From Federation

From Federation

The Federation of Australia was a Unique Achievement:

  • Although the British had first proposed it decades before, it was actually drafted in Australia by Australians and approved by the Australian people in each of the colonies states.
  • The British allowed Australians to change their Constitution without reference to London.
  • The Governor-General was Granted by a constitutional provision the direct exercise of the executive power of the Commonwealth.
  • It was Peaceful.

Federation was thus the sixth pillar of the nation.

Australia has been able to enjoy a peaceful, limited government, both in times of peace and war, as well as during times of prosperity and depression, thanks to the Federal Constitution. This document has allowed the nation to transition from being a self-governing Dominion within the British Empire to achieving full independence as a Realm within the Commonwealth. The Federation was established on the principle of the new entity being an indissoluble Federal Commonwealth under the Crown, which remains a fundamental aspect of the nation's federal structure. While there have always been individuals who sought to remove the Crown, these individuals were not elected to the nineteenth-century conventions.


For almost all of the first century of the federation, no Australian leader had questioned the place of the Crown in our constitutional system.

Paul Keating's Austalian Banana Republic

Paul Keating's Australian Banana Republic

In 1993, the Australian government, led by Prime Minister Paul Keating, initiated efforts to explore the potential for Australia to transition to a republic. A Republic Advisory Committee, helmed and chaired by Malcolm Turnbull, was established to conduct the necessary research.

The committee mandated that all appointees must demonstrate a prior commitment to removing the Australian Crown, regardless of any advice sought from the Premiers regarding appointments.

This report presents insightful research regarding Republican models. Back in 1995, the prime minister expressed the government's intention to pursue a proposal to modify the Constitution by eliminating the monarchy. Under the new system, the president would be selected through an election and can be removed through a two-thirds majority vote during a joint session of the Senate and House of Representatives.

The proposal did not move forward due to the defeat of the Keating government in the 1996 election.

In 1997, in pursuit of an election promise, the Howard government called an election for half of the places to the Constitutional Convention, which met in 1998.

The remaining members were appointed and were mainly ex officio. By their voting at the Convention, it was clear that a majority of the appointed members favoured removing the Crown.

Although the Convention voted for change, the model preferred by the overwhelming majority of Republican delegates could not command a majority vote.  To the approval of the Republican movement and most of the mainline media who were campaigning for change, the Prime Minister ruled that this would be the subject of a referendum.

In 1999, a referendum was called in which the people were invited to vote on this republican model. This was the referendum model, which had the overwhelming support of the Republican delegates to the Constitutional Convention. Most of the mainline media and most of the sitting politicians campaigned in its favour.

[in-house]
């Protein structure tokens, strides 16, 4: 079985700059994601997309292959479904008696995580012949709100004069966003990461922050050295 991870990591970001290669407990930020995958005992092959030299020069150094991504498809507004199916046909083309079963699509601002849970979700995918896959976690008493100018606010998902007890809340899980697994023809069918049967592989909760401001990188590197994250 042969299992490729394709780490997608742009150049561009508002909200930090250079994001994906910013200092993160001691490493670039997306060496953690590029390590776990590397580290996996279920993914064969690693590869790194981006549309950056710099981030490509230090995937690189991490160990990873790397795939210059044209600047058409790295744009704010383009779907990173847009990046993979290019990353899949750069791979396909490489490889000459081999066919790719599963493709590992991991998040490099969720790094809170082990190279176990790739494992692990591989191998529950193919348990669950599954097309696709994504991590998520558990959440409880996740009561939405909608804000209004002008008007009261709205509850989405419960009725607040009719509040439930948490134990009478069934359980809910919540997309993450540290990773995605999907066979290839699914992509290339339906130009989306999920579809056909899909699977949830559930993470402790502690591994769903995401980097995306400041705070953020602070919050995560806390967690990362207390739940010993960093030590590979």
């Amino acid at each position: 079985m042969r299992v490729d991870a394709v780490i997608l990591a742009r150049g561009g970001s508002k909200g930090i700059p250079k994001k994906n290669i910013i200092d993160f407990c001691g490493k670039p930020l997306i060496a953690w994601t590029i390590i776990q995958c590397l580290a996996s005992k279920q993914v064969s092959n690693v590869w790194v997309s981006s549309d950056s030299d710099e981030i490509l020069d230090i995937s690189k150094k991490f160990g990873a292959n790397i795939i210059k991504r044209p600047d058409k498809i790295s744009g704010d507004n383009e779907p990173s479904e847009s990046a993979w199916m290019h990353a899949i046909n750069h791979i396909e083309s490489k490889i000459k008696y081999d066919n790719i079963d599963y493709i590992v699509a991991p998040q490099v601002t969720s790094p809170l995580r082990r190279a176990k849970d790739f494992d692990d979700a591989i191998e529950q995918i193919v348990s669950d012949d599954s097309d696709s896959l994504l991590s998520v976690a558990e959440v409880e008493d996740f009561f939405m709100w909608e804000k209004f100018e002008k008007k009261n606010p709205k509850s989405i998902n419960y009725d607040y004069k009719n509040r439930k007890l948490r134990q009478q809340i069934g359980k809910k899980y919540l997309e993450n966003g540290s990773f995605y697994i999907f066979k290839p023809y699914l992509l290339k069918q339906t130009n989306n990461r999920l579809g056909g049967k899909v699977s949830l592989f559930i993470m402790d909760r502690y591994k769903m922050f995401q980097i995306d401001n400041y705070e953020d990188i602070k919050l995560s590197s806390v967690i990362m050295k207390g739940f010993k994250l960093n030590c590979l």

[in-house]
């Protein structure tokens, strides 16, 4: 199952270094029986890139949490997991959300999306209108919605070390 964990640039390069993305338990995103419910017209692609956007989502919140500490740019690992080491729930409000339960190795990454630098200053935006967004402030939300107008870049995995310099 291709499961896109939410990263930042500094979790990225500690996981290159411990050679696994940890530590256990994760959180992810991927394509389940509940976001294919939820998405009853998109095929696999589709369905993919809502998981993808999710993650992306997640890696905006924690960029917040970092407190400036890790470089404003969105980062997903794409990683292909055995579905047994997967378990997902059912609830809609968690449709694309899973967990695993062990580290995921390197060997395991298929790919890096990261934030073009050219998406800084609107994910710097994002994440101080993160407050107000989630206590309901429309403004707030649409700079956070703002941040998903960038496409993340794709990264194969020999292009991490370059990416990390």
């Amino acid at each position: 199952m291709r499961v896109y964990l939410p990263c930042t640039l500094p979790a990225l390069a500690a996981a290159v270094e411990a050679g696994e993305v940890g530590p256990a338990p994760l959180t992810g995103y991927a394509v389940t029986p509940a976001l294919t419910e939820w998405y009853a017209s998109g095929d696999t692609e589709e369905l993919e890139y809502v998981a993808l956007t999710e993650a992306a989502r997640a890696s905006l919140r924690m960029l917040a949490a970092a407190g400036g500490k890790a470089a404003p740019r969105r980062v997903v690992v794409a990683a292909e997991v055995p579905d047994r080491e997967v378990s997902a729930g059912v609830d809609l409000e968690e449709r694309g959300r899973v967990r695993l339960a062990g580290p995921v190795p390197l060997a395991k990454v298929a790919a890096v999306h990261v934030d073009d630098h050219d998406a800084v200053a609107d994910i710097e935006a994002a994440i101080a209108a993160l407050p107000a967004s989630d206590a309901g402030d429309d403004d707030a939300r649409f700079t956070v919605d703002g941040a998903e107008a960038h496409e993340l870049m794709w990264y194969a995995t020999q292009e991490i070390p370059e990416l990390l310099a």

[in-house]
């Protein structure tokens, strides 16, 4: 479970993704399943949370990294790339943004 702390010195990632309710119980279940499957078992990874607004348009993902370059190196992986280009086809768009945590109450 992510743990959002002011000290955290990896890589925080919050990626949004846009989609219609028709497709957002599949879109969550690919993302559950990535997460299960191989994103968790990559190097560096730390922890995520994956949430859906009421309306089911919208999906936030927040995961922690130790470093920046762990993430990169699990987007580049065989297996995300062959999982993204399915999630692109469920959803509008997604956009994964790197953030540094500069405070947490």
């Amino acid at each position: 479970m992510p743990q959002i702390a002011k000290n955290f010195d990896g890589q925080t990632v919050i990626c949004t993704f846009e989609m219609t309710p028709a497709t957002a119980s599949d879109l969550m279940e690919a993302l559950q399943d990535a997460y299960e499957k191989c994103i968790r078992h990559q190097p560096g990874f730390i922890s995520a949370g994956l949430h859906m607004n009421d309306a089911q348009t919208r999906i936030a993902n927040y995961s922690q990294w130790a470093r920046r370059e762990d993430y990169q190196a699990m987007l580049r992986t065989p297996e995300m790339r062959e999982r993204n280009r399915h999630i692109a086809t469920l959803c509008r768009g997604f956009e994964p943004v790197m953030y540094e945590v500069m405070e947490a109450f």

The referendum was defeated nationally (55:45), in all states and 72% of electorates. After the defeat, the ARM and the Labor Party called for a national plebiscite to be held in which people would be asked whether they wanted Australia to become a republic. No details would be revealed.

If this were passed, another plebiscite would follow in choosing between different forms of republics. The existing constitution would be excluded from that vote. After the second plebiscite, a  referendum on the preferred Republican model would follow. After this, a conference was held at Corowa, which endorsed this plan.

Senate Inquiry was established in 2003, which produced a  report just before the 2004 election, Road to a Republic. This endorsed the ARM-ALP proposal for two plebiscites, but Liberal Senator Marise Payne, an ARM office bearer, dissented from the proposal for two plebiscites.

Then came a Republican “Mate for a Head of State”  campaign, which failed to create any support for a renewed campaign, and then the 2020 Summit, whose governance panel, after minimal discussion, voted an improbable 98:1 in favour of Australia becoming some vague, undefined republic.

Shortly after the Summit, the Morgan Poll reported the lowest support for a republic in 15 years, with very low support among the young.

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Crowned Republic

A Crowned Republic is a form of government that features a monarch who serves as a symbolic, ceremonial leader with limited authority over matters related to the executive branch and constitutional issues. This type of system is exemplified by countries like Australia, New Zealand, Canada and the United Kingdom, which are officially classified as constitutional monarchies. Additionally, the term can be applied to historical republics where the head of state held the title of "doge," such as those found in Venice, Genoa, and the Republic of San Marino. In these cases, the monarch's role was largely symbolic, with actual governance being carried out by elected officials or other government bodies. Overall, a crowned republic is a unique blend of monarchical and republican features in which the monarch's role is largely symbolic but still serves an important ceremonial function.
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